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How to be the perfect EMS patient in 7 easy steps

Show us a little respect and we’ll do the same for you


Photo/City of Louisville

By Sean Eddy

So you’ve decided to call 911 and summon help from your friendly neighborhood ambulance service. Seems simple, right?

You call 911, we show up, you tell us what’s wrong, we provide initial treatment and begin transport to the closest, most appropriate hospital. It’s all fairly routine, but you‘re an overachiever, so you want to make a lasting impression on your ambulance crew. You want to make their job as smooth and easy and possible. The only problem is, you’re not exactly sure how to do that.

Please, Sean. Tell me how to be the perfect patient!

Sit back, young grasshopper and pull out something to write with. Sean is about to take you back to school.

1. Be reasonable about when you actually call an ambulance.

This can be a tough one, because it is extremely subjective and the definition changes with each EMS provider, but bear with me here. There are two things to consider when deciding whether or not to call 911: The severity of your illness or injury and the time you call. Keep in mind that the later at night that you call, the higher the “acceptable reasons for calling 911” bar is raised. By 3 a.m., you better have amputated a limb AND not had someone available to drive you the hospital.

Of course, there’s always the chance that you’ll get a crew that looks at all calls the same and doesn’t attempt to determine what’s worthy of ambulance transport. However, I wouldn’t be throwing my money down on that bet at 2 a.m.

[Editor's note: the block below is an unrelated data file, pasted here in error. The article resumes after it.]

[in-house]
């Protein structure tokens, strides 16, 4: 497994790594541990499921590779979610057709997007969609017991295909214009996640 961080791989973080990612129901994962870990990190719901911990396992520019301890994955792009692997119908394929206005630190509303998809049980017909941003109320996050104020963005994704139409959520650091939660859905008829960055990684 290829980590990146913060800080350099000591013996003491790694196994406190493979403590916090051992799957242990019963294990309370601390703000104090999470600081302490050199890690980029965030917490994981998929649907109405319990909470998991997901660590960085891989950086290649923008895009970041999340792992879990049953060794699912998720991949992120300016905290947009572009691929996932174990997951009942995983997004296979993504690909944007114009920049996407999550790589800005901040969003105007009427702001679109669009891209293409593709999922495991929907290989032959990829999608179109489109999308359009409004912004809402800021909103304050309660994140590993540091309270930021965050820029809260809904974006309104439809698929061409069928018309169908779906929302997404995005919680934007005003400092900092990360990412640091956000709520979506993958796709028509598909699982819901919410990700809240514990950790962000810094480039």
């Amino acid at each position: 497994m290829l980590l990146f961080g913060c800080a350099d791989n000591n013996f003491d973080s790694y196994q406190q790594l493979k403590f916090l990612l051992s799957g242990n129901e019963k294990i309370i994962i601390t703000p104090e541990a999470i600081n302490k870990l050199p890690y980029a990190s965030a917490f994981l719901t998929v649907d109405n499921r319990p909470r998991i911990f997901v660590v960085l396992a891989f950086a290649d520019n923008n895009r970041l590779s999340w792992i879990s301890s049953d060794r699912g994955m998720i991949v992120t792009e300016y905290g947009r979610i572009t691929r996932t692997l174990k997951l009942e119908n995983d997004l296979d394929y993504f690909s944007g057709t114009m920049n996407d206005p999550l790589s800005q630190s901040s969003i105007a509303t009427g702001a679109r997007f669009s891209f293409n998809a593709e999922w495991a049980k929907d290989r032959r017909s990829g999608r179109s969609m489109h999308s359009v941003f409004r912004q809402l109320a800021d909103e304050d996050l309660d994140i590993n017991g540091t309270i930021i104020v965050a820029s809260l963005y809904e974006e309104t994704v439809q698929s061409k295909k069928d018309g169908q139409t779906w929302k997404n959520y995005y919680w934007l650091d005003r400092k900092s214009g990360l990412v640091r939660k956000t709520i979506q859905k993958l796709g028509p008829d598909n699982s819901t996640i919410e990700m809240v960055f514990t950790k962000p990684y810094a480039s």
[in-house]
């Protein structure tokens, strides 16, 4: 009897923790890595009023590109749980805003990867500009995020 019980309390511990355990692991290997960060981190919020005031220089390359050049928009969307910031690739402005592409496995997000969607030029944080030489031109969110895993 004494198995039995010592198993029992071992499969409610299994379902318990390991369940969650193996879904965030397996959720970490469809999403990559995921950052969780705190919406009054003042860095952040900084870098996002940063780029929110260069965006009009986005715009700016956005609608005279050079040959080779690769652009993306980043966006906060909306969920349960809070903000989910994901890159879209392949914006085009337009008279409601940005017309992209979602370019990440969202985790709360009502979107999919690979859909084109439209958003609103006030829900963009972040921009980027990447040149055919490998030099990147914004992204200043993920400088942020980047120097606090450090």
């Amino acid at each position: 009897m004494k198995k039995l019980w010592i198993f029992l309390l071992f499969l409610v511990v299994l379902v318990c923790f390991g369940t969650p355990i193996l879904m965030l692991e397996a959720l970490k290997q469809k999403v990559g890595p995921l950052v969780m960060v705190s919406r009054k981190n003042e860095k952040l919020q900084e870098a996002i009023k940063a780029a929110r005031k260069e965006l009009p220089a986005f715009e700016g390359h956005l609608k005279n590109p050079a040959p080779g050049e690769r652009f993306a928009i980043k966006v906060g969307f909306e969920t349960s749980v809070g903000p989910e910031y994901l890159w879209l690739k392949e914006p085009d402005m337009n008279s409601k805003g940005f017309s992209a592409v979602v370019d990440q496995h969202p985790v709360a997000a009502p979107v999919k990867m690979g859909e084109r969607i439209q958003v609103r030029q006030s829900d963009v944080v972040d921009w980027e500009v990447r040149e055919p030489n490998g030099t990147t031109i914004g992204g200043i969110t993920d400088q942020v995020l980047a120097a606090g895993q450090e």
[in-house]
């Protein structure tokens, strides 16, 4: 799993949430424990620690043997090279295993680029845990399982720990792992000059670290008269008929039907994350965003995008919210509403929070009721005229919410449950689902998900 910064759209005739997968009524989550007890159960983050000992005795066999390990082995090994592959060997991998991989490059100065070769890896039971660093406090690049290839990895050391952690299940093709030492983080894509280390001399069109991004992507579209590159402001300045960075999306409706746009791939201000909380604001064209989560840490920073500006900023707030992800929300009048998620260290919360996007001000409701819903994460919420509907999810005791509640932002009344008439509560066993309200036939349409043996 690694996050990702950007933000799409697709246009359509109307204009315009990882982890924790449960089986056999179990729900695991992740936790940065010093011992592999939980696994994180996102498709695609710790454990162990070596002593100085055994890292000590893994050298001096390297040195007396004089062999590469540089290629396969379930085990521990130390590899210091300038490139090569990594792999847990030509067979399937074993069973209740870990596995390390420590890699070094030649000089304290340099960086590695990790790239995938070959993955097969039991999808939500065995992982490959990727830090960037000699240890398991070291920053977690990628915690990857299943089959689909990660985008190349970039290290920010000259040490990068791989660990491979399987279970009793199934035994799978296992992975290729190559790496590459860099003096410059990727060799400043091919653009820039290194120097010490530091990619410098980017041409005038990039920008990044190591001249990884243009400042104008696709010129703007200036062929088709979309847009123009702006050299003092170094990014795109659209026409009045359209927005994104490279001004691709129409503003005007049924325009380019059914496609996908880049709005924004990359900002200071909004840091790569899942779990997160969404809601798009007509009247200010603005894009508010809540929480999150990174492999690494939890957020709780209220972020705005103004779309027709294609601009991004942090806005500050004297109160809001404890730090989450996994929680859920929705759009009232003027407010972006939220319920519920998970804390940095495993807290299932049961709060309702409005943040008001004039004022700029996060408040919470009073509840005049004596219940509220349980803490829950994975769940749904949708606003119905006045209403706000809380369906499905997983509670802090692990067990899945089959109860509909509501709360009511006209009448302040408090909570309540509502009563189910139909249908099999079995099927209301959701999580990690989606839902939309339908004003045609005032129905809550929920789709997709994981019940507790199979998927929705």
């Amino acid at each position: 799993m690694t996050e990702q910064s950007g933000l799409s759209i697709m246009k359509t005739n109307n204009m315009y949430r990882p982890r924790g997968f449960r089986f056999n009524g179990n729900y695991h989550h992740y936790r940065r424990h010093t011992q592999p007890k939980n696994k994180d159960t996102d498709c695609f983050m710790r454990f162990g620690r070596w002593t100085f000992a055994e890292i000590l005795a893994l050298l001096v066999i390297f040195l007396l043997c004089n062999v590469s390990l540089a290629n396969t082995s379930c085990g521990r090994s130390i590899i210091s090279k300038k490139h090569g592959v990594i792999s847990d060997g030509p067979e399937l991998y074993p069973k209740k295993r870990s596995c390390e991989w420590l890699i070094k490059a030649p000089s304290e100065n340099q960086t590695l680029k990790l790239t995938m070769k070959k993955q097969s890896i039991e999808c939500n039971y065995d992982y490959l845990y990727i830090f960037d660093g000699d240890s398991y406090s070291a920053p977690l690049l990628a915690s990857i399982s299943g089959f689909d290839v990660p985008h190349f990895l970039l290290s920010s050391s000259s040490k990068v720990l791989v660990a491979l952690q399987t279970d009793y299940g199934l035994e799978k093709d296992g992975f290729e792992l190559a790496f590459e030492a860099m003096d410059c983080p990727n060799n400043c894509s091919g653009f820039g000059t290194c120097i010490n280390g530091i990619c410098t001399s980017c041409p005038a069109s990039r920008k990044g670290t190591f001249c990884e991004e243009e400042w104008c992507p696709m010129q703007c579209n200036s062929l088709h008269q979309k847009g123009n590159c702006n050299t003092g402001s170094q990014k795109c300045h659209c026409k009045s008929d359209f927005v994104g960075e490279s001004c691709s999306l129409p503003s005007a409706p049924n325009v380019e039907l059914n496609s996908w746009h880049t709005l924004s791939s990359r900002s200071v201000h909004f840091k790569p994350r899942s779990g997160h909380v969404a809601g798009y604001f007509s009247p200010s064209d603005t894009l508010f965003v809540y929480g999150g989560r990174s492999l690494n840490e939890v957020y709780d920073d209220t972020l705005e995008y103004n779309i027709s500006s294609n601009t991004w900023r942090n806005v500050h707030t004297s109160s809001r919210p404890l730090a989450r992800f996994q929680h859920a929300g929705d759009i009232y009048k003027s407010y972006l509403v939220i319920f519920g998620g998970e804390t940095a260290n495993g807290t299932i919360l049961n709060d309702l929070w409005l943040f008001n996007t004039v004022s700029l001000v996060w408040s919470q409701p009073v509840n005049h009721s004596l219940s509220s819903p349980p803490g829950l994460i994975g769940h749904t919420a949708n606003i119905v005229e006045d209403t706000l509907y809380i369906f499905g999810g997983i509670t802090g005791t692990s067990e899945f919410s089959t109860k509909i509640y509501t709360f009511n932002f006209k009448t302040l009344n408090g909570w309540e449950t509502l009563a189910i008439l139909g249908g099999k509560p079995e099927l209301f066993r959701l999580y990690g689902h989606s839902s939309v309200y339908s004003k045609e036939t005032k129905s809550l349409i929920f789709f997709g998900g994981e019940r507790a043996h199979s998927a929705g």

2. Don’t invite your pushy friends or relatives along for the ride.

I’m not referring to friends or family that are involved or informed in your care, because we always encourage family members to be involved. What I’m talking about is your brother’s, best-friend’s, ex-girlfriend’s, former roommate who used to be a CNA and is now a self-proclaimed honorary RN and emergency medicine expert. You know who I’m talking about, and they aren’t going to help your cause. They’ll only delay your care because we’ll end up spending more time dealing with them than we will focusing on your needs.

3. Provide the dispatcher with accurate information.

We aim to please, but we can’t do that if we don’t where we’re going or what we’re getting into. Please answer all of the dispatcher’s questions accurately and honestly.

4. Don’t make it hard for us to get to you.

A well-marked address is a good start. Also, leaving a clear and easy path to move our gurney is a huge plus. If you really want to leave a lasting impression, position yourself in the front room in a spot where we can bring our gurney right up next to you. We will absolutely love you forever for this.

5. Have your information handy.

Please have your ID, insurance cards, medication lists, etc. all ready to go when we arrive. This not only makes our job easier, but the hospital staff will also love you for it.

6. Be reasonable when requesting a hospital.

We really do want to get you the most appropriate care for your illness or injury. That said, insisting that we drive you across two state lines and carry you in the snow, uphill both ways, because you believed the lie your doctor told you about meeting you at the ER to care for your three-day cough might alter our positive outlook on the experience.

It should also be noted that the threshold for “acceptable transport distance” also shrinks every hour on the hour after the sun goes down.

7. Don’t make liars out of us at the hospital.

Be consistent with your story. Don’t adamantly deny that you have chest pain with us, then tell the nurses that your chest feels like it was hit by a freight train. Chances are, we’ve dealt with a lot during this shift, and the last thing we need is to get “the look” from the triage nurse when they notice that we haven‘t run an ECG on you.

Bonus - Just be respectful.

All joking aside, basic courtesy and understanding go a long way when dealing with health care professionals. Making unreasonable demands, dishing out insults or questioning our intelligence doesn‘t help your situation. Ask questions, be informed, and be honest. If something hurts or bothers you, tell us. It’s our job to work with sick and uncomfortable people. Show us a little respect and we’ll do the same for you.

Uniform Stories features a variety of contributors. These sources are experts and educators within their profession. Uniform Stories covers an array of subjects like field stories, entertaining anecdotes, and expert opinions.